The European Union, concerned increasingly about the rising anti-immigrant sentiment among its member states, has agreed to launch a joint program to curb the influx of illegal immigrants from third countries. That is one of the most significant results of the two-day EU summit meeting held late last month in Seville, Spain.
The success of that program will depend largely on cooperation by the countries of origin, including those that share borders with EU member states. To work out concrete measures, the 15-nation bloc is planning to hold talks with those countries. Visa procedures and border patrols are high on the agenda.
Equally important, the EU is moving to set common ground rules for accepting refugees who deserve humanitarian treatment, including unified standards for temporary housing. Joint initiatives along these lines are considered urgently necessary because individual EU states are now taking different policies toward immigrants.
History shows that immigration has not been a bane so much as a boon to host countries. That is especially true about the millions of young workers who have migrated from poorer to richer countries. Europe, like the United States, has greatly benefited, economically and culturally, from immigration. In particular, European nations have been positive about accepting bona fide refugees, such as those seeking political asylum.
The end of the Cold War, however, created a new breed of immigrants: people crossing borders illegally in search of material affluence, rather than political freedom. With some 500,000 men and women sneaking into the EU annually, their total in the bloc is swelling to an estimated 3 million.
This is happening at a time when the EU, like Japan, is witnessing a steady rise in the elderly population. In an effort to maintain a vigorous society, Germany and other member states have been relying increasingly on migrant workers. Private industry has actively hired such foreign labor with the government’s blessing. Now, however, the long-held virtue of immigration appears to be losing its appeal, this at a time when the EU is preparing to embrace new members, including former communist states of eastern Europe. For better or worse, the EU’s “success” is attracting, like a powerful magnet, people as well as goods and money from outside the bloc.
Many EU citizens, while realizing the necessity of immigration, are said to resent the growing presence of foreigners in their midst. The reasons are as emotional as they are practical. While immigrants are perceived to be the odd man out, reluctant to blend into the host society, they are also seen as a drag on the dwindling resources essential to public welfare.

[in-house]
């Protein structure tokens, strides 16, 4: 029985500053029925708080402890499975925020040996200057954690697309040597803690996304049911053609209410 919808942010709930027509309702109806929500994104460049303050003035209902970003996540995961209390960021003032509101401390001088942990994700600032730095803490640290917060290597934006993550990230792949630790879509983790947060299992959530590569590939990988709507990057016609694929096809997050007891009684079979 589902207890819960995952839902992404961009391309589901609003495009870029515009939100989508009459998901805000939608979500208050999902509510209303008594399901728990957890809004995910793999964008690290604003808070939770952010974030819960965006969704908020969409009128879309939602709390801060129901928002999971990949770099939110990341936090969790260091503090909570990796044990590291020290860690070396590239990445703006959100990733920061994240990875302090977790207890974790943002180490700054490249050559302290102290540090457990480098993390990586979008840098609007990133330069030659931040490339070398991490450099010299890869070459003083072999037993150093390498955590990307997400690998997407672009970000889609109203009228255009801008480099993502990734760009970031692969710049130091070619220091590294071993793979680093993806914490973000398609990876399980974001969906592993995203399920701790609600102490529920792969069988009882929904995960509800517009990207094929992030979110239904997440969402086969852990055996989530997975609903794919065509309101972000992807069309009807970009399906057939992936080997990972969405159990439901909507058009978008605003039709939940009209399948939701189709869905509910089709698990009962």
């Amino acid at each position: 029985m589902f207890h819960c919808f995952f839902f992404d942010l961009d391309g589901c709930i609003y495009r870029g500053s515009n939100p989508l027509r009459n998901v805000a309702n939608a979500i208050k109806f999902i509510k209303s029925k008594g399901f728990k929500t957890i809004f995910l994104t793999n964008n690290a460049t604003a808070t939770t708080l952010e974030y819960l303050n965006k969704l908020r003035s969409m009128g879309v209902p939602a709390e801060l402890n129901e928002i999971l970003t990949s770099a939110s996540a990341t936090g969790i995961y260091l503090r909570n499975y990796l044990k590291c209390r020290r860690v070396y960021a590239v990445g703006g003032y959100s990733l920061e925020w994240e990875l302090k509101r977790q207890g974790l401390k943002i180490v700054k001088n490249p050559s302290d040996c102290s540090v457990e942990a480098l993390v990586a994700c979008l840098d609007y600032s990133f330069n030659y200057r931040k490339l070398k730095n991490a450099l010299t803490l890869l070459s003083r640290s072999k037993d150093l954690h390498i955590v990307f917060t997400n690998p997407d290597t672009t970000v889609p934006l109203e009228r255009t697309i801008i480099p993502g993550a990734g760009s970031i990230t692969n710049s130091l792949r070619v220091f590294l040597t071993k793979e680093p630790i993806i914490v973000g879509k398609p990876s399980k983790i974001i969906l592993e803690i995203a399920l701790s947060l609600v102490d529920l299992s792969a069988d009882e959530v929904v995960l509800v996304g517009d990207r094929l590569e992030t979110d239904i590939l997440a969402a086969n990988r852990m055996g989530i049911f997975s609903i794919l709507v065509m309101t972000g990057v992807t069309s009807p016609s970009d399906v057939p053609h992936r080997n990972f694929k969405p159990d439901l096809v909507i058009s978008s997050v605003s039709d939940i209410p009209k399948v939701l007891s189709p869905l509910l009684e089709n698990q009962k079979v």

Radical rightwing forces are tapping into this growing anti-immigration sentiment. In countries such as Austria, Italy, Denmark, Portugal and the Netherlands, the political pendulum has been shifting away from leftist coalitions and to conservative administrations including far-right groups. As a result, a range of tough immigration measures — including cuts in welfare relief, fingerprint registration requirements and mandatory language education — are coming into force in Germany and other nations.
The EU action program rightly rules out xenophobic responses. In reality, though, it will be no easy task to strike a practical balance between the two human rights imperatives of securing citizens’ safety and ensuring free choice of residence. The task will be even more difficult in an integrated group of nations like the EU.
The perception of immigration varies among the member states. Nations on the front lines of the immigrant flow — Italy, Spain, Australia and Germany — are particularly sensitive. Britain is concerned about immigration via third countries. France is reluctant to take tough measures against Morocco and Algeria, two former French colonies.
So the member states are trying to “share the pain” by splitting the cost and labor required for immigration measures. The EU is also planning a two-pronged approach combining the “stick and carrot” — possible sanctions against non-EU countries that do not cooperate in immigration control, and financial assistance to those that do.
The EU’s effort to defuse its immigration crisis provides food for thought in Asia, which faces a refugee problem of its own: the massive exodus of North Korean defectors seeking asylum in South Korea via foreign missions in China. Japan, which has not been positive about accepting refugees, cannot and should not watch from the sidelines. The time may not be far away when droves of immigrants flock to East Asia as well, looking for a better life in this prosperous region.
By subscribing, you can help us get the story right.